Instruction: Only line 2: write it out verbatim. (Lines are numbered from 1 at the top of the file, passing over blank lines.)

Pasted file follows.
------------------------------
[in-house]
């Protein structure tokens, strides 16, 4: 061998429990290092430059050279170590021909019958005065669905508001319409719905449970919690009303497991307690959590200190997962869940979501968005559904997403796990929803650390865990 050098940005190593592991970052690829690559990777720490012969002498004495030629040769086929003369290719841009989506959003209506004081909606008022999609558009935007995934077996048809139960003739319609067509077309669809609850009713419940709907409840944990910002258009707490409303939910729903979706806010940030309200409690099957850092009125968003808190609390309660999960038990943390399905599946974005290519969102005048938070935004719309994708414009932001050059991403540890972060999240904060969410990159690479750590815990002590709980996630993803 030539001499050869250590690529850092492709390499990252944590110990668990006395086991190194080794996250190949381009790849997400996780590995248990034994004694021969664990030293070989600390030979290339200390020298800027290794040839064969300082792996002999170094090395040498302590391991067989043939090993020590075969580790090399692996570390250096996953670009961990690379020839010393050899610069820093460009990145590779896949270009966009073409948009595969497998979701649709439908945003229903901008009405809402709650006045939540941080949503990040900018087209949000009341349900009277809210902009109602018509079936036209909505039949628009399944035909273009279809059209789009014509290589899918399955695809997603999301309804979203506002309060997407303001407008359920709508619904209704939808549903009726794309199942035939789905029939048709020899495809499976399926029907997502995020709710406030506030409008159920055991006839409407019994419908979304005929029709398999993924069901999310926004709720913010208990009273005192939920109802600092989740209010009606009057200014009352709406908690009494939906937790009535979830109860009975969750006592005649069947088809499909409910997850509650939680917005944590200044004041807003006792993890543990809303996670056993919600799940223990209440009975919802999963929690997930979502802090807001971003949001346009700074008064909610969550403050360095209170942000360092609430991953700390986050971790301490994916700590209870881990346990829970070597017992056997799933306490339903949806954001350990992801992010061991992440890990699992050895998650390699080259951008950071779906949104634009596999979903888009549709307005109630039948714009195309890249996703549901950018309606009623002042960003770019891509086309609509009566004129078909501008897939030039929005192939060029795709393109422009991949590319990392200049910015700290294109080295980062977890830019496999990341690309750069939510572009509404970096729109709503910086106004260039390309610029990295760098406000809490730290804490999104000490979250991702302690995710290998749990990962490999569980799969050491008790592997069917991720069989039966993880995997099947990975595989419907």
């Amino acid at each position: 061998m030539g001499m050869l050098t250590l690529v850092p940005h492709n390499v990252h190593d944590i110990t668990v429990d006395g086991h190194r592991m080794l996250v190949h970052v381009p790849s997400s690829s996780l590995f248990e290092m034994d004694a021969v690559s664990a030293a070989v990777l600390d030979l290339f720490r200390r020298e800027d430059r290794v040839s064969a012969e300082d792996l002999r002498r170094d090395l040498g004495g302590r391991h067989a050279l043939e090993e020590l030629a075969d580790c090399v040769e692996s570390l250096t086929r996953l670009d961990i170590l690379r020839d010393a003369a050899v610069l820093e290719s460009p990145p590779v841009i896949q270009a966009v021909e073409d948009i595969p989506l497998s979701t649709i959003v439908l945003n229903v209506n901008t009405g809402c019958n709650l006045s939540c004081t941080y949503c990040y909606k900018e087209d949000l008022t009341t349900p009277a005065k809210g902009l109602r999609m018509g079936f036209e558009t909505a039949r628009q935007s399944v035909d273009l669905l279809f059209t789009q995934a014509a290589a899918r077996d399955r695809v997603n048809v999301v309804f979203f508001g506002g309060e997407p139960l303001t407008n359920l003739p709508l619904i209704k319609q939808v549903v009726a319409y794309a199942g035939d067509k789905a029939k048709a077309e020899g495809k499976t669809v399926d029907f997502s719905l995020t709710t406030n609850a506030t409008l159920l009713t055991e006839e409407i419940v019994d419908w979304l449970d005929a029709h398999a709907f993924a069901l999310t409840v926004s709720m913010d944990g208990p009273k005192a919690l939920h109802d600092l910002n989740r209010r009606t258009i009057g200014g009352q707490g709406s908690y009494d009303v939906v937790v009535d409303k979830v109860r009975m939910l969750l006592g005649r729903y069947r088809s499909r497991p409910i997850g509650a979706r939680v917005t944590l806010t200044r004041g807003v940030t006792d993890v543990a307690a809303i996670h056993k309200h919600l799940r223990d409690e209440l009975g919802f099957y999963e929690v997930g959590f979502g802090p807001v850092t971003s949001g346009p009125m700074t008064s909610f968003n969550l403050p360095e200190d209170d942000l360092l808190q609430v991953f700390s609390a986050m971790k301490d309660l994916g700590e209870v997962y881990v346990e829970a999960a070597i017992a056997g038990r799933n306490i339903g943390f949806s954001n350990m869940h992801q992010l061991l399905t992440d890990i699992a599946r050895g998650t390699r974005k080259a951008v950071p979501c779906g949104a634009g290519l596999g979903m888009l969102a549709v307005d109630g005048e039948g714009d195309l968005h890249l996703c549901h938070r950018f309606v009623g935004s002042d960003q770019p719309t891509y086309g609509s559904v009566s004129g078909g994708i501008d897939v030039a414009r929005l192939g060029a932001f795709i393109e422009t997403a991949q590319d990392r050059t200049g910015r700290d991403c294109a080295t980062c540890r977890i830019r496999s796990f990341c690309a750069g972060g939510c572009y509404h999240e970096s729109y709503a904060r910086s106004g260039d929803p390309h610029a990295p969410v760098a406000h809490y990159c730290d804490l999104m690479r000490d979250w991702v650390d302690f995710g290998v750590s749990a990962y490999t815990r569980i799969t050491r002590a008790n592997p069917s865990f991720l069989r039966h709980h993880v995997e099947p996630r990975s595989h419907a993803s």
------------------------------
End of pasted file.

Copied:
């Protein structure tokens, strides 16, 4: 061998429990290092430059050279170590021909019958005065669905508001319409719905449970919690009303497991307690959590200190997962869940979501968005559904997403796990929803650390865990 050098940005190593592991970052690829690559990777720490012969002498004495030629040769086929003369290719841009989506959003209506004081909606008022999609558009935007995934077996048809139960003739319609067509077309669809609850009713419940709907409840944990910002258009707490409303939910729903979706806010940030309200409690099957850092009125968003808190609390309660999960038990943390399905599946974005290519969102005048938070935004719309994708414009932001050059991403540890972060999240904060969410990159690479750590815990002590709980996630993803 030539001499050869250590690529850092492709390499990252944590110990668990006395086991190194080794996250190949381009790849997400996780590995248990034994004694021969664990030293070989600390030979290339200390020298800027290794040839064969300082792996002999170094090395040498302590391991067989043939090993020590075969580790090399692996570390250096996953670009961990690379020839010393050899610069820093460009990145590779896949270009966009073409948009595969497998979701649709439908945003229903901008009405809402709650006045939540941080949503990040900018087209949000009341349900009277809210902009109602018509079936036209909505039949628009399944035909273009279809059209789009014509290589899918399955695809997603999301309804979203506002309060997407303001407008359920709508619904209704939808549903009726794309199942035939789905029939048709020899495809499976399926029907997502995020709710406030506030409008159920055991006839409407019994419908979304005929029709398999993924069901999310926004709720913010208990009273005192939920109802600092989740209010009606009057200014009352709406908690009494939906937790009535979830109860009975969750006592005649069947088809499909409910997850509650939680917005944590200044004041807003006792993890543990809303996670056993919600799940223990209440009975919802999963929690997930979502802090807001971003949001346009700074008064909610969550403050360095209170942000360092609430991953700390986050971790301490994916700590209870881990346990829970070597017992056997799933306490339903949806954001350990992801992010061991992440890990699992050895998650390699080259951008950071779906949104634009596999979903888009549709307005109630039948714009195309890249996703549901950018309606009623002042960003770019891509086309609509009566004129078909501008897939030039929005192939060029795709393109422009991949590319990392200049910015700290294109080295980062977890830019496999990341690309750069939510572009509404970096729109709503910086106004260039390309610029990295760098406000809490730290804490999104000490979250991702302690995710290998749990990962490999569980799969050491008790592997069917991720069989039966993880995997099947990975595989419907």